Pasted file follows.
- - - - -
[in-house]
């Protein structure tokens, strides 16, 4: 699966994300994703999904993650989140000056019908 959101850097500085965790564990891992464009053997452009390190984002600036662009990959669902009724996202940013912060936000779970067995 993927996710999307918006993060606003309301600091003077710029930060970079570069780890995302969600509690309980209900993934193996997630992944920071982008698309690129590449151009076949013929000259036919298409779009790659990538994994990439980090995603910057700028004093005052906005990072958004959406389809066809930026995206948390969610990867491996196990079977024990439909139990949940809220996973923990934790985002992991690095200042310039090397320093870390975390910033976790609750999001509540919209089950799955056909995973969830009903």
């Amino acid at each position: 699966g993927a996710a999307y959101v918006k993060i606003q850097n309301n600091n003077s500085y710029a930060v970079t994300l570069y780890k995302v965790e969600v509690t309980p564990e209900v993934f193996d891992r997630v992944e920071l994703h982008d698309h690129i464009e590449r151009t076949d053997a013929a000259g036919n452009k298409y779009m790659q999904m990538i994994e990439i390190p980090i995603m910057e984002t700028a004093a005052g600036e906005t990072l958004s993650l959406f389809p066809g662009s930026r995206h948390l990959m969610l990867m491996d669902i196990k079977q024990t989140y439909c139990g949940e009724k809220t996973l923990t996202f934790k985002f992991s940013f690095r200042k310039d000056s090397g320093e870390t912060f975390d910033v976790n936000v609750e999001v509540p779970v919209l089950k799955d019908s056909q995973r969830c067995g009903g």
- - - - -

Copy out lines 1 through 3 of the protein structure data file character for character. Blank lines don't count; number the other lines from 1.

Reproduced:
[in-house]
């Protein structure tokens, strides 16, 4: 699966994300994703999904993650989140000056019908 959101850097500085965790564990891992464009053997452009390190984002600036662009990959669902009724996202940013912060936000779970067995 993927996710999307918006993060606003309301600091003077710029930060970079570069780890995302969600509690309980209900993934193996997630992944920071982008698309690129590449151009076949013929000259036919298409779009790659990538994994990439980090995603910057700028004093005052906005990072958004959406389809066809930026995206948390969610990867491996196990079977024990439909139990949940809220996973923990934790985002992991690095200042310039090397320093870390975390910033976790609750999001509540919209089950799955056909995973969830009903």
């Amino acid at each position: 699966g993927a996710a999307y959101v918006k993060i606003q850097n309301n600091n003077s500085y710029a930060v970079t994300l570069y780890k995302v965790e969600v509690t309980p564990e209900v993934f193996d891992r997630v992944e920071l994703h982008d698309h690129i464009e590449r151009t076949d053997a013929a000259g036919n452009k298409y779009m790659q999904m990538i994994e990439i390190p980090i995603m910057e984002t700028a004093a005052g600036e906005t990072l958004s993650l959406f389809p066809g662009s930026r995206h948390l990959m969610l990867m491996d669902i196990k079977q024990t989140y439909c139990g949940e009724k809220t996973l923990t996202f934790k985002f992991s940013f690095r200042k310039d000056s090397g320093e870390t912060f975390d910033v976790n936000v609750e999001v509540p779970v919209l089950k799955d019908s056909q995973r969830c067995g009903g």